When USC sent a communitywide email last month after outsiders hijacked two Zoom classes in the Dornsife College of Letters, Arts and Sciences and the Annenberg School for Communication and Journalism, faculty and students did not expect their virtual classes to continue being interrupted.
But days later, a Zoom hacker impersonated Emad Askar, a junior majoring in public policy, during his “Public Policy and Law” class. Three hackers also entered Juliette Wimpfheimer’s “Principles of Microeconomics” class.
Fifteen minutes into the class, Askar heard a student briefly disrupt the class by murmuring a question. When the professor asked for the student to repeat the question, Askar was confused to hear that the professor was talking to him. Noticing that the hacker was using his name, Askar urged his professor to remove the individual from the classroom.
After a back and forth with the hacker and attempting to convince the professor that he was the real student, Askar said the interloper eventually left but not before insulting him.
Following the first Zoombombing disturbances, USC condemned the interruptions and assured new Zoom safeguards in a Universitywide email from President Carol Folt and Provost Charles Zukoski sent March 24.
“Students will be contacted by their instructors with new protocols to prevent this type of disruption and disturbance while attending classes online,” the email read. “We will be vigilant in determining who was responsible for these actions, and we are doing everything in our power to stop it right away.”
In response to the interruptions, the University enacted additional security measures for Zoom calls, such as having professors provide a password with the class meeting link or use the waiting room feature and approve each student to join the class.
“The measures that we have taken to require authenticating in with your USC credentials eliminate the vast majority of the opportunities for Zoombombing,” Chief Information Officer Douglas Shook wrote in an email to the Daily Trojan. “We are encouraging instructors to be very judicious regarding admitting anyone from the waiting room unless they have invited guests to class.”
Wimpfheimer, another student who witnessed a Zoombombing incident, said her Latinx classmate was targeted by three Zoom perpetrators, who directed slurs at them. The hackers also used slurs aimed at the LGBTQ community, played pornographic audio and seemed to be playing video games in the background.
After continued interruptions, the teaching assistant for Wimpfheimer’s class eventually removed the hackers from the class, although it took a while to do so, Wimpfheimer said.
Robert Dekle, Wimpfheimer’s “Principles of Microeconomics” professor, said he believes this experience made the University, faculty and students aware that the platform can be easily hacked and has thus led to stricter security measures. However, he advised everyone — including students, faculty and the University — to be vigilant to prevent future Zoombombings.
“Professors should do his or her best to make sure that the class is secure, and also the University and also the company,” Dekle said. “If it is password protected, [students] shouldn’t give away passwords to friends or they shouldn’t email the link to friends or their acquaintances. They need to take ownership, too, of maintaining security — it’s not just their issue, but it’s the issue for the common good of everyone taking the class.”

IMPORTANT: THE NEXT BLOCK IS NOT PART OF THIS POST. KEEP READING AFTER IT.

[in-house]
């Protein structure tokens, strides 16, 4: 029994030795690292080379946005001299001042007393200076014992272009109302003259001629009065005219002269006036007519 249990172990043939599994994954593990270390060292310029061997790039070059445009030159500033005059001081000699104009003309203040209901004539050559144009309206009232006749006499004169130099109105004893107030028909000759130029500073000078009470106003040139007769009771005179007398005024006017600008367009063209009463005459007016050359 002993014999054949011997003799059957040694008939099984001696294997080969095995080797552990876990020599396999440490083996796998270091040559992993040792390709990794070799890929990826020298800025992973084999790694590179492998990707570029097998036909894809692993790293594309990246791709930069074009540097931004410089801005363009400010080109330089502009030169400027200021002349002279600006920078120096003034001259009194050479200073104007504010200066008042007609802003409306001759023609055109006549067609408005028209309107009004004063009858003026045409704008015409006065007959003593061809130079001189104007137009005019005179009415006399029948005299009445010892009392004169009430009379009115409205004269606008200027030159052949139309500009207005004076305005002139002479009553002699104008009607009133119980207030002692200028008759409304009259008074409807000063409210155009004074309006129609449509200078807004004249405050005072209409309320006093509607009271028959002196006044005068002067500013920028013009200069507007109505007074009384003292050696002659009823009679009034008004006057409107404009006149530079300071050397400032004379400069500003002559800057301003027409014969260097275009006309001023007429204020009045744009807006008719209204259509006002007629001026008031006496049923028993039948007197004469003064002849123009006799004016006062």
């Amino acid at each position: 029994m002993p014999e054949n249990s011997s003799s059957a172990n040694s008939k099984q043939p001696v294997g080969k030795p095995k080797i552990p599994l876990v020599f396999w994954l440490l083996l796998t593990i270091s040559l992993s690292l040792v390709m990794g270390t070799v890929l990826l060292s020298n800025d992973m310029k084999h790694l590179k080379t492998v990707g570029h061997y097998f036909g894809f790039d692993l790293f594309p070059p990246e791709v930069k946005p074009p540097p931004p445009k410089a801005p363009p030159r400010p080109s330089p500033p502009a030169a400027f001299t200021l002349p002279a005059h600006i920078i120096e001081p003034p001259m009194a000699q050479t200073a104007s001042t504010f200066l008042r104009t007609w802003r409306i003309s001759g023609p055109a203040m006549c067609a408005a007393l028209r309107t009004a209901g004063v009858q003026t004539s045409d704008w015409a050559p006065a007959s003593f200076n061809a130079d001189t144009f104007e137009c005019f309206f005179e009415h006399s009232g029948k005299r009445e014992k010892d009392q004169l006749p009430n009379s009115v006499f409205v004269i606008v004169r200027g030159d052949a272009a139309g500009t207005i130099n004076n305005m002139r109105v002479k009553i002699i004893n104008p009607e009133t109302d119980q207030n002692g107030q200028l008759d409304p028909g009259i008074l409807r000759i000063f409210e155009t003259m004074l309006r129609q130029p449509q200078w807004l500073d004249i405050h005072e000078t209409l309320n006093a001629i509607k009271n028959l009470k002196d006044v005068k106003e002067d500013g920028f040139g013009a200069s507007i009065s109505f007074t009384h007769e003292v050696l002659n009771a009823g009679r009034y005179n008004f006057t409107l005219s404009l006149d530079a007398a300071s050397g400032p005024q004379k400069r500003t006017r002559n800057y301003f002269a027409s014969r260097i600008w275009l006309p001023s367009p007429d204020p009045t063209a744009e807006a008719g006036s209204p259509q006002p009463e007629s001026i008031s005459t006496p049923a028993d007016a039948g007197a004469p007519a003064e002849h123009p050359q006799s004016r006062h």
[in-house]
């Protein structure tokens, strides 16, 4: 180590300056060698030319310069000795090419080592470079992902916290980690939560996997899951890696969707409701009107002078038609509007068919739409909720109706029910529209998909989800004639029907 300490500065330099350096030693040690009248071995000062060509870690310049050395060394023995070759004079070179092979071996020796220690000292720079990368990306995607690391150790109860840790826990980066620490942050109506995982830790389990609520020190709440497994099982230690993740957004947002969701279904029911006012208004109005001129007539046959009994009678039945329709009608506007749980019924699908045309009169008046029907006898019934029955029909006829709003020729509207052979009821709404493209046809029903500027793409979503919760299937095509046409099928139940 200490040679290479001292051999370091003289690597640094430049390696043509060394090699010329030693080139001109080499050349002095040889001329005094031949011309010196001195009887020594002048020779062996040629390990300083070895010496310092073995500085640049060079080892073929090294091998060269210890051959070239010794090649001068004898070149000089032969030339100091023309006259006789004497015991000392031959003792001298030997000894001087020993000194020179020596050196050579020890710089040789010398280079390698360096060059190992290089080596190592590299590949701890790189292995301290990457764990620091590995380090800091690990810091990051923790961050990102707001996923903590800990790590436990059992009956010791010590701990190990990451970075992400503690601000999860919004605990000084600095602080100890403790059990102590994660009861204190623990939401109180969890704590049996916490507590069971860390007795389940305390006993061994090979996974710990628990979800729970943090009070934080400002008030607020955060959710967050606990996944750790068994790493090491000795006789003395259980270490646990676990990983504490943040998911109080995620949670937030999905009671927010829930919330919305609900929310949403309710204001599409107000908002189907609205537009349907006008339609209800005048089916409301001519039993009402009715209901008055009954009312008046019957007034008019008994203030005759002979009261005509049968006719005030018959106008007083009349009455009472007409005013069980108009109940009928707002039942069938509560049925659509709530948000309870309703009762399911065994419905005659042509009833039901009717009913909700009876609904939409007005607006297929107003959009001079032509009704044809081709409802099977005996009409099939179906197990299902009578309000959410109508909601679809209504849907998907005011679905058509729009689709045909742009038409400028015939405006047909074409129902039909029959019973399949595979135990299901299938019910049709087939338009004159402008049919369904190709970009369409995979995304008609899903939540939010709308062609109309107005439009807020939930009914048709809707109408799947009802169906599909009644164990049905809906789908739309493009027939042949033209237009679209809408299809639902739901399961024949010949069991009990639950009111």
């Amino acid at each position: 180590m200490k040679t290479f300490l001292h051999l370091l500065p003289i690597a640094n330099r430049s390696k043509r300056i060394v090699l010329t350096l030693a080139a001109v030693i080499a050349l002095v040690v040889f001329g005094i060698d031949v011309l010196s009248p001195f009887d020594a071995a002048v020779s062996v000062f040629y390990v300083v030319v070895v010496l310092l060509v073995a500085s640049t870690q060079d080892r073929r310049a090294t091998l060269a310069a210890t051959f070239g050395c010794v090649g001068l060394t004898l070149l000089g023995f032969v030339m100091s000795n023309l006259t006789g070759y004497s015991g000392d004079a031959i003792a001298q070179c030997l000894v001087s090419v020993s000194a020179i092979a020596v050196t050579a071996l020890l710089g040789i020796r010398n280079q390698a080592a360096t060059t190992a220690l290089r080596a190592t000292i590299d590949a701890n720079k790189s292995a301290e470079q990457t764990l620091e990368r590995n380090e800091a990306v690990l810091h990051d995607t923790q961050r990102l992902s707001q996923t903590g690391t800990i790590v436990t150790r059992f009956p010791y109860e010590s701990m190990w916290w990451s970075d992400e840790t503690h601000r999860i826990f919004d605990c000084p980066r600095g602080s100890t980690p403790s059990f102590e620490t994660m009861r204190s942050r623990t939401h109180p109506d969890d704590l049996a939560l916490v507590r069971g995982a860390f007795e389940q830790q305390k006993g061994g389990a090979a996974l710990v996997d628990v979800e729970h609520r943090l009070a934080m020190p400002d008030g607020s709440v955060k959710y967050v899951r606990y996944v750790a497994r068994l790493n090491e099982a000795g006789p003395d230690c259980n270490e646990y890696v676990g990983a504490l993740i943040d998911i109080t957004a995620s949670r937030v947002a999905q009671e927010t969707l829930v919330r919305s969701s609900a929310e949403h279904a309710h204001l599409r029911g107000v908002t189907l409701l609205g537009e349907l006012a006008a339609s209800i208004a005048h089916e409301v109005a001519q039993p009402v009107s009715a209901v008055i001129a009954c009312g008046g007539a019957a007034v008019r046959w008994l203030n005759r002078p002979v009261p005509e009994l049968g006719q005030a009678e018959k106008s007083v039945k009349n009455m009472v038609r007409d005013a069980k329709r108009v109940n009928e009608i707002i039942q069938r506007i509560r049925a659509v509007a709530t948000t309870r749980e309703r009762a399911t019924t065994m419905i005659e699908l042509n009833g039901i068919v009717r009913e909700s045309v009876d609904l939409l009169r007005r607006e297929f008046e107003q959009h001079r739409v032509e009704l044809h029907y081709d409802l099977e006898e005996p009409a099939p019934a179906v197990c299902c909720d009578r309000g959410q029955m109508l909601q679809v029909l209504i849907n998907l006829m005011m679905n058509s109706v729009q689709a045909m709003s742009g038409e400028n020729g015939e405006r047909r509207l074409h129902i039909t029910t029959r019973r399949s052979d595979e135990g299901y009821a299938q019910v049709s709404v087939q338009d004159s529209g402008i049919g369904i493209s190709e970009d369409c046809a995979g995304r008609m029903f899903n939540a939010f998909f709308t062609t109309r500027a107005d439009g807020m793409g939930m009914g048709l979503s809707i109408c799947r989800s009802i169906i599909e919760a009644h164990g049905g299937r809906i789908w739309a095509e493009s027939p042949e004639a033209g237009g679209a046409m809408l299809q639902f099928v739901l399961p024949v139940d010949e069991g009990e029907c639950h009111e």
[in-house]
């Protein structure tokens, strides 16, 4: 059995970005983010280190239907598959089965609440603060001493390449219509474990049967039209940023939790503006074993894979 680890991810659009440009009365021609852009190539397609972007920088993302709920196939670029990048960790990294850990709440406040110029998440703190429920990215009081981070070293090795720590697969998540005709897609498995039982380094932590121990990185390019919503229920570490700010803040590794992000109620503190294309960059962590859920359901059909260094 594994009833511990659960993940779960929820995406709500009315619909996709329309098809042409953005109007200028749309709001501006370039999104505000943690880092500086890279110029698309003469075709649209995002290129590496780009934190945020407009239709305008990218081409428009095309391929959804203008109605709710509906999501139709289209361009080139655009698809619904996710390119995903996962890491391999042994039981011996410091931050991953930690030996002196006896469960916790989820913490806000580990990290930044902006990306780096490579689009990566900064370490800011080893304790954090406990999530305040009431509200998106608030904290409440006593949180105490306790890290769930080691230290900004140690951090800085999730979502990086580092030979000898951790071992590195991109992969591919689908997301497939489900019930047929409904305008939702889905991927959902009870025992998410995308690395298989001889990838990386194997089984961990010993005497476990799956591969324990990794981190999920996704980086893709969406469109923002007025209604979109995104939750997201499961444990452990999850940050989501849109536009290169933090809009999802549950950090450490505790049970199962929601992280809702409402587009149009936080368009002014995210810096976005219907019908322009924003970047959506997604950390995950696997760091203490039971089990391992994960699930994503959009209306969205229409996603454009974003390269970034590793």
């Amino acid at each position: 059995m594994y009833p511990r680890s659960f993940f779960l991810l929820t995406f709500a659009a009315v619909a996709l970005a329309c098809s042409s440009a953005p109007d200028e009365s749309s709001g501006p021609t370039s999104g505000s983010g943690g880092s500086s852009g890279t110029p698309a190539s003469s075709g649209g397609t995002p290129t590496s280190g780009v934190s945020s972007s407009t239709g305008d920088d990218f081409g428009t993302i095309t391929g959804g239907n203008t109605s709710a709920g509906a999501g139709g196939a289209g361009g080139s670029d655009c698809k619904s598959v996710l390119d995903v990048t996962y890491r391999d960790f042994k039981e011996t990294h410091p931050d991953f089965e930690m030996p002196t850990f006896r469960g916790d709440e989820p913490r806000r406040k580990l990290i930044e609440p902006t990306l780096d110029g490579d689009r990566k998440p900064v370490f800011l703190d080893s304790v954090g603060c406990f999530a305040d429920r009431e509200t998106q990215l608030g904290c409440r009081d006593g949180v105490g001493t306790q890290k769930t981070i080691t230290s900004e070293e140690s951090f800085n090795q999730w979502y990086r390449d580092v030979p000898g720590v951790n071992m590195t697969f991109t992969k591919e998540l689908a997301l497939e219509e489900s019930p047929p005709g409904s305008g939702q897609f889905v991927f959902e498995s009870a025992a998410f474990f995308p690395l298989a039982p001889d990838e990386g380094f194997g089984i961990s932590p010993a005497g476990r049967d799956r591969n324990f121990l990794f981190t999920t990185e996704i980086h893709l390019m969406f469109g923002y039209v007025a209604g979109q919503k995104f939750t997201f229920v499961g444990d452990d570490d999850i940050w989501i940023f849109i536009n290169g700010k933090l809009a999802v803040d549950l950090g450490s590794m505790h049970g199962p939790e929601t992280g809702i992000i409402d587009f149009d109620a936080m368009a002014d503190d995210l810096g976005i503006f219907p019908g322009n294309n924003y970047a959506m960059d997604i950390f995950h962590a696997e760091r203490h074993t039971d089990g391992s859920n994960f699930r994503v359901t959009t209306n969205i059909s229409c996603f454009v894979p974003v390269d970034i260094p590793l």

Dekle said that while the new measures would shorten class time, the enhanced security was worth the tradeoff.
“Many students don’t come in through the USC [email system] — they’re in the waiting room, so it’s going to take time for the TA to go over one by one,” Dekle said. “It might slow the opening of the class a little bit, but security is important.”
“I started thinking ‘How did they know? Are they going to follow me into other classes? … Do they have private information about me?’” Askar said. “That’s my primary worry, as well as Zoom itself having an incredible amount of access to our private information … I just think we kind of rushed to using this service without really knowing the capabilities and the faults of it.”
The New York City Department of Education banned the use of Zoom for its classes Friday due to concerns about the platform’s security, citing instances of Zoombombing at K-12 schools. The decision followed an FBI warning last week regarding the influx of interlopers on the video-teleconferencing platform. Privacy concerns with the program also include Zoom sharing data to Facebook even of those who are not users of the social media platform, NPR reported. Additionally, flaws in Zoom’s software enable hackers to access a user’s webcam or microphone. According to the company, these issues have since been resolved.
USC plans to continue to use Zoom for remote classes, Shook confirmed in a statement to the Daily Trojan, and is confident in the platform’s use for virtual instruction but expects Zoom to enhance security measures.
Askar said that while Zoom might work in the short term, he thinks USC should find a more secure and reliable platform to use should classes remain remote through the fall.
“It’s going to get way worse before it gets better,” Askar said. “It would be very irresponsible for the school to just assume we’re going to have [in-person] fall classes and that ‘Oh, we can just go another month with Zoom, we’ll survive, we’ll kind of straggle along, limp to the finish line.’”
After the class interruptions, USC added a page about Zoombombing to its course continuity website, recommending students who have encountered attacks targeting protected groups report the incident to the Title IX Office. Staff and faculty who experience an attack against a protected class can notify the Office of Equity and Diversity.